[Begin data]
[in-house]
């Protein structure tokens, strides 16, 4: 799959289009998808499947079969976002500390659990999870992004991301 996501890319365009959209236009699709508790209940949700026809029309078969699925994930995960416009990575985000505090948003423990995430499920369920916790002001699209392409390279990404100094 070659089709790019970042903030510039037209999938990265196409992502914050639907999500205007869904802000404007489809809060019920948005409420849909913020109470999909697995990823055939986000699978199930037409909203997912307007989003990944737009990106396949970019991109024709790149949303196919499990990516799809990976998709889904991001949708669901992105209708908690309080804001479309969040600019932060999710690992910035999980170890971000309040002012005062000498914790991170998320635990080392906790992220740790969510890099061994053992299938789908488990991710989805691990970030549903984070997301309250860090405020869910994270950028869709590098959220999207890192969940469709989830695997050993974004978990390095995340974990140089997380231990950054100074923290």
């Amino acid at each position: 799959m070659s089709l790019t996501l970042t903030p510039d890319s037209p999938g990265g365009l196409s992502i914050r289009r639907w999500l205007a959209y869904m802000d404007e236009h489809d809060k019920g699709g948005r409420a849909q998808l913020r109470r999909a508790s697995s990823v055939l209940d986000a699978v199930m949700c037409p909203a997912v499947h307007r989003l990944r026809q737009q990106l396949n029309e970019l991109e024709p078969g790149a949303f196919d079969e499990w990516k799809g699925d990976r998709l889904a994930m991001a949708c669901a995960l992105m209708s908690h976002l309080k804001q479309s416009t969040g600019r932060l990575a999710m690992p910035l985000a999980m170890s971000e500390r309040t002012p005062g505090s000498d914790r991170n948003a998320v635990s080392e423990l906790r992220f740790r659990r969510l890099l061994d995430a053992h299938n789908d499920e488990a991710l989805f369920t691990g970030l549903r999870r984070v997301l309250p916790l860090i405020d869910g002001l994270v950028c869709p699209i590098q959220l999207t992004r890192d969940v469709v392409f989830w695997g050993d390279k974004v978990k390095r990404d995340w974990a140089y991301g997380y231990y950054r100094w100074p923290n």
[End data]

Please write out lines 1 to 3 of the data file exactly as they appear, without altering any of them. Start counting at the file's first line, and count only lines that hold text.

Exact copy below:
[in-house]
């Protein structure tokens, strides 16, 4: 799959289009998808499947079969976002500390659990999870992004991301 996501890319365009959209236009699709508790209940949700026809029309078969699925994930995960416009990575985000505090948003423990995430499920369920916790002001699209392409390279990404100094 070659089709790019970042903030510039037209999938990265196409992502914050639907999500205007869904802000404007489809809060019920948005409420849909913020109470999909697995990823055939986000699978199930037409909203997912307007989003990944737009990106396949970019991109024709790149949303196919499990990516799809990976998709889904991001949708669901992105209708908690309080804001479309969040600019932060999710690992910035999980170890971000309040002012005062000498914790991170998320635990080392906790992220740790969510890099061994053992299938789908488990991710989805691990970030549903984070997301309250860090405020869910994270950028869709590098959220999207890192969940469709989830695997050993974004978990390095995340974990140089997380231990950054100074923290």
């Amino acid at each position: 799959m070659s089709l790019t996501l970042t903030p510039d890319s037209p999938g990265g365009l196409s992502i914050r289009r639907w999500l205007a959209y869904m802000d404007e236009h489809d809060k019920g699709g948005r409420a849909q998808l913020r109470r999909a508790s697995s990823v055939l209940d986000a699978v199930m949700c037409p909203a997912v499947h307007r989003l990944r026809q737009q990106l396949n029309e970019l991109e024709p078969g790149a949303f196919d079969e499990w990516k799809g699925d990976r998709l889904a994930m991001a949708c669901a995960l992105m209708s908690h976002l309080k804001q479309s416009t969040g600019r932060l990575a999710m690992p910035l985000a999980m170890s971000e500390r309040t002012p005062g505090s000498d914790r991170n948003a998320v635990s080392e423990l906790r992220f740790r659990r969510l890099l061994d995430a053992h299938n789908d499920e488990a991710l989805f369920t691990g970030l549903r999870r984070v997301l309250p916790l860090i405020d869910g002001l994270v950028c869709p699209i590098q959220l999207t992004r890192d969940v469709v392409f989830w695997g050993d390279k974004v978990k390095r990404d995340w974990a140089y991301g997380y231990y950054r100094w100074p923290n």